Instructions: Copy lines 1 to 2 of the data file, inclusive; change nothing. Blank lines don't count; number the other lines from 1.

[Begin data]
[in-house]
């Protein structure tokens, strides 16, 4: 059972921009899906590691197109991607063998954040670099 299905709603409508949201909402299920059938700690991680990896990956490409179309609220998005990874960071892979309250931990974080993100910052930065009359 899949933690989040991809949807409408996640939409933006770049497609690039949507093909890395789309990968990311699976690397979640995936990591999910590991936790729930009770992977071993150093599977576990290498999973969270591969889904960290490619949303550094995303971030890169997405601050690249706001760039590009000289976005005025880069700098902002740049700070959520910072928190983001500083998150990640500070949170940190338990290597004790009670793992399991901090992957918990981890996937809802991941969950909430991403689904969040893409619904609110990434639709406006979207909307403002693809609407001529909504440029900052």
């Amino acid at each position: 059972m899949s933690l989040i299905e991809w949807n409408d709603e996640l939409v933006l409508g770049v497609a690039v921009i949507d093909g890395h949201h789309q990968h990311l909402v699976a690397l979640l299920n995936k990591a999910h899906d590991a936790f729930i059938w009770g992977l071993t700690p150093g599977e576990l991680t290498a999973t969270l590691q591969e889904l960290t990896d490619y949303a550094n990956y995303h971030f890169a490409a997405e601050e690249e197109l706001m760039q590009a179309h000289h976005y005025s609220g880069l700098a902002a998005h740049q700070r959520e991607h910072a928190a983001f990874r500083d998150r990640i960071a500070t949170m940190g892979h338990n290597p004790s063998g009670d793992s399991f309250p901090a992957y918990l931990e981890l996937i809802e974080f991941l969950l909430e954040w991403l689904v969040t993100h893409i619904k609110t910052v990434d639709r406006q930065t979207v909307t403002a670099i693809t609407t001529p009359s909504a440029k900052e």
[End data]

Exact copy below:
[in-house]
């Protein structure tokens, strides 16, 4: 059972921009899906590691197109991607063998954040670099 299905709603409508949201909402299920059938700690991680990896990956490409179309609220998005990874960071892979309250931990974080993100910052930065009359 899949933690989040991809949807409408996640939409933006770049497609690039949507093909890395789309990968990311699976690397979640995936990591999910590991936790729930009770992977071993150093599977576990290498999973969270591969889904960290490619949303550094995303971030890169997405601050690249706001760039590009000289976005005025880069700098902002740049700070959520910072928190983001500083998150990640500070949170940190338990290597004790009670793992399991901090992957918990981890996937809802991941969950909430991403689904969040893409619904609110990434639709406006979207909307403002693809609407001529909504440029900052």